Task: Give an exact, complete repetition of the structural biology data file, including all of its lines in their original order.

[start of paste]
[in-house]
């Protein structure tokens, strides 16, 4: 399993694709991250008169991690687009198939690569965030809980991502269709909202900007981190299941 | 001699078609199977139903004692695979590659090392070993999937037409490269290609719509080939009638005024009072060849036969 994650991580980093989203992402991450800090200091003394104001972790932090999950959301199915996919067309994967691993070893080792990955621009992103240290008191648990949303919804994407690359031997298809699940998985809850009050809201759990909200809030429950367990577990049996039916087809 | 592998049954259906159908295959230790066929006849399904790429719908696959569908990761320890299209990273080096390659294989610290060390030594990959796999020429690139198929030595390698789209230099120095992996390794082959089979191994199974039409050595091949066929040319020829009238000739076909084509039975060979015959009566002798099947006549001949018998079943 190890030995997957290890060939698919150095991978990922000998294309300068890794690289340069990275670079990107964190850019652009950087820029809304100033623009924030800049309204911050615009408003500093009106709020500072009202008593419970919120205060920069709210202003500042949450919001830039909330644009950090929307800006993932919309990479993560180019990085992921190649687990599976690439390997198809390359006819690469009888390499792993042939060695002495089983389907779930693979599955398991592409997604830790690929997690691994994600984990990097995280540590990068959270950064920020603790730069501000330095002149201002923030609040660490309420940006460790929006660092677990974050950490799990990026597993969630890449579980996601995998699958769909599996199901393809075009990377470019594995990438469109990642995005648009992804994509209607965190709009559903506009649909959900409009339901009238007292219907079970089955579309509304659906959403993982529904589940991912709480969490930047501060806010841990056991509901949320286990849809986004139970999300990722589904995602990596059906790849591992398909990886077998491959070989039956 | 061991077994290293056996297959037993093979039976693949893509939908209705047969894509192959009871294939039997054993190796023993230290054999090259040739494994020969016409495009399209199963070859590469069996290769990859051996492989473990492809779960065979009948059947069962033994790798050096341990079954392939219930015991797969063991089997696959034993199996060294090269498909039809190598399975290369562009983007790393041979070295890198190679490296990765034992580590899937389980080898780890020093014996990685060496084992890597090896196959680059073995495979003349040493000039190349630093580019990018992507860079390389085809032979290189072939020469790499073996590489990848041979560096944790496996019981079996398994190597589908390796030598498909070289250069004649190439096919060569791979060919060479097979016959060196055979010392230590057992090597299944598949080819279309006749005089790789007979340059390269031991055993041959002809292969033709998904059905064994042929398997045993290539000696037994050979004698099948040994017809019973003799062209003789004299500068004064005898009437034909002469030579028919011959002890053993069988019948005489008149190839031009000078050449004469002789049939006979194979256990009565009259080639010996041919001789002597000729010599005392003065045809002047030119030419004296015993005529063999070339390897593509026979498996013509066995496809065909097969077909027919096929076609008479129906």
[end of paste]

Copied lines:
[in-house]
């Protein structure tokens, strides 16, 4: 399993694709991250008169991690687009198939690569965030809980991502269709909202900007981190299941 | 001699078609199977139903004692695979590659090392070993999937037409490269290609719509080939009638005024009072060849036969 994650991580980093989203992402991450800090200091003394104001972790932090999950959301199915996919067309994967691993070893080792990955621009992103240290008191648990949303919804994407690359031997298809699940998985809850009050809201759990909200809030429950367990577990049996039916087809 | 592998049954259906159908295959230790066929006849399904790429719908696959569908990761320890299209990273080096390659294989610290060390030594990959796999020429690139198929030595390698789209230099120095992996390794082959089979191994199974039409050595091949066929040319020829009238000739076909084509039975060979015959009566002798099947006549001949018998079943 190890030995997957290890060939698919150095991978990922000998294309300068890794690289340069990275670079990107964190850019652009950087820029809304100033623009924030800049309204911050615009408003500093009106709020500072009202008593419970919120205060920069709210202003500042949450919001830039909330644009950090929307800006993932919309990479993560180019990085992921190649687990599976690439390997198809390359006819690469009888390499792993042939060695002495089983389907779930693979599955398991592409997604830790690929997690691994994600984990990097995280540590990068959270950064920020603790730069501000330095002149201002923030609040660490309420940006460790929006660092677990974050950490799990990026597993969630890449579980996601995998699958769909599996199901393809075009990377470019594995990438469109990642995005648009992804994509209607965190709009559903506009649909959900409009339901009238007292219907079970089955579309509304659906959403993982529904589940991912709480969490930047501060806010841990056991509901949320286990849809986004139970999300990722589904995602990596059906790849591992398909990886077998491959070989039956 | 061991077994290293056996297959037993093979039976693949893509939908209705047969894509192959009871294939039997054993190796023993230290054999090259040739494994020969016409495009399209199963070859590469069996290769990859051996492989473990492809779960065979009948059947069962033994790798050096341990079954392939219930015991797969063991089997696959034993199996060294090269498909039809190598399975290369562009983007790393041979070295890198190679490296990765034992580590899937389980080898780890020093014996990685060496084992890597090896196959680059073995495979003349040493000039190349630093580019990018992507860079390389085809032979290189072939020469790499073996590489990848041979560096944790496996019981079996398994190597589908390796030598498909070289250069004649190439096919060569791979060919060479097979016959060196055979010392230590057992090597299944598949080819279309006749005089790789007979340059390269031991055993041959002809292969033709998904059905064994042929398997045993290539000696037994050979004698099948040994017809019973003799062209003789004299500068004064005898009437034909002469030579028919011959002890053993069988019948005489008149190839031009000078050449004469002789049939006979194979256990009565009259080639010996041919001789002597000729010599005392003065045809002047030119030419004296015993005529063999070339390897593509026979498996013509066995496809065909097969077909027919096929076609008479129906």